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Phil
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Challenger
Phil left a comment for Natasha Ncube
"My name is Philip Sigley"
Feb 9, 2009

BFP Team
Natasha Ncube left a comment for Phil
"Hi- Please can you email me with your full name for registration to the "Core business competencies for development impact: moving beyond CSR" event on 11th Feb. Many thanks, Natasha Co-ordinator Business Action for…"
Feb 9, 2009

Challenger
Phil is attending Overseas Development Institute,Department for International Development & Business Action for Africa's event
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Core business competencies for development impact: moving on from CSR

February 11, 2009 from 5:30pm to 7pm
This event is closed. See below for event outputs and related resources. Core business competencies for development impact: moving on from CSR Wednesday, 11 February, 17.30 to 19.00 followed by reception (Registration from 17.00). Event sponsored bySpeaker:Gareth Thomas MP, Minister of State for the UK Department for International Development and the Department for Business,…See More
Feb 4, 2009

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I work for a business organisaiton
Other Topics on my radar:
Effective public private partnerships

Phil's Blog

A New Paradigm in Effective Public Private Partnerships

I am in the process of designing a system whereby mainstream markets can play an important role in a pre competitive way in the provision of social infrastructure to poor agricutural communities. This role must be in partnership with governments and donors and not instead of since the responsibility for provision of these services must be govenment led.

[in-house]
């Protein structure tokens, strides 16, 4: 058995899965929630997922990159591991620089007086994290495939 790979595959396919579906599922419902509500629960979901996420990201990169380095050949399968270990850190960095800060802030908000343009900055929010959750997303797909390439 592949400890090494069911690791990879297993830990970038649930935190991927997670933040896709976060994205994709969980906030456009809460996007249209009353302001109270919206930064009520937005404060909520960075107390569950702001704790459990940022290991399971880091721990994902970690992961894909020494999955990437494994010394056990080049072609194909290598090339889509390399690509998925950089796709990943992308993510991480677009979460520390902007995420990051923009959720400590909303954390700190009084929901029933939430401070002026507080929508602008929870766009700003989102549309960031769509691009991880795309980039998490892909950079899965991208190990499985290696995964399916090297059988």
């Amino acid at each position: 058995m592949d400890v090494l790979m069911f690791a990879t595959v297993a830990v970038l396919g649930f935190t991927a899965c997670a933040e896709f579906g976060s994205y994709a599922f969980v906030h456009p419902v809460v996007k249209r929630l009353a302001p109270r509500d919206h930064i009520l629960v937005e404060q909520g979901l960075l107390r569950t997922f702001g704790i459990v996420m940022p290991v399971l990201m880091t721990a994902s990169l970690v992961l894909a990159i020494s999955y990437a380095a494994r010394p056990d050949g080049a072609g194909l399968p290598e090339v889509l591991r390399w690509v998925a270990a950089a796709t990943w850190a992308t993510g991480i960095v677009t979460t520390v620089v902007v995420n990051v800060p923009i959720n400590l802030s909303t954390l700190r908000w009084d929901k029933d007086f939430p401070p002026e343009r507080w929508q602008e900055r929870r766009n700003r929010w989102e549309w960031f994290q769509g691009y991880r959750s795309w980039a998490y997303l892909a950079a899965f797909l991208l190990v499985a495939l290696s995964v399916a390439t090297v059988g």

A major challenge for the development of the system is whether the donor community will begin to embrace mainstream markets as the… Continue

Posted on January 17, 2009 at 8:00 — 1 Comment

Comment Wall (2 comments)

At 11:43 on January 18, 2009, Do most businesspeople care about the poor? said…
The poor people are not very far from your place. They are not just asking for a penny or some food. They are not beggars. They just want to work for pay. You can't even imagine that how little they need to survive. Thousands of young girls work at apparel factories just for $23 a month? They live on that amount and support their families. Farm labourers work for $265 a year. They live in villages on that small income and send their children to schools. Can't businesses support them? Can't businesses arrange some additional jobs and help them sell whatever they produces? Many poor people have skills and craftsmanship, which can be patronised? Charity does not end with giving some relief. Businesses can revisit their CSR schemes.. Just come to a Bangladesh's village and see how people are living and managing their lives...
At 22:41 on March 18, 2010,
BFP Team
Natasha Ncube
said…
Dear Phil,

Thank you for expressing an interest in attending the Launch of 2010 Event Series, on the 23rd March.

To complete your registration, please send me your full name by replying to this comment or emailing me on natasha.ncube@businessactionforafrica.org. by 5pm on Friday 19th March

To avoid this stage in future, I would suggest you update your profile page with your full name.

Kind regards,

Natasha Ncube
Co-ordinator
Business Action for Africa

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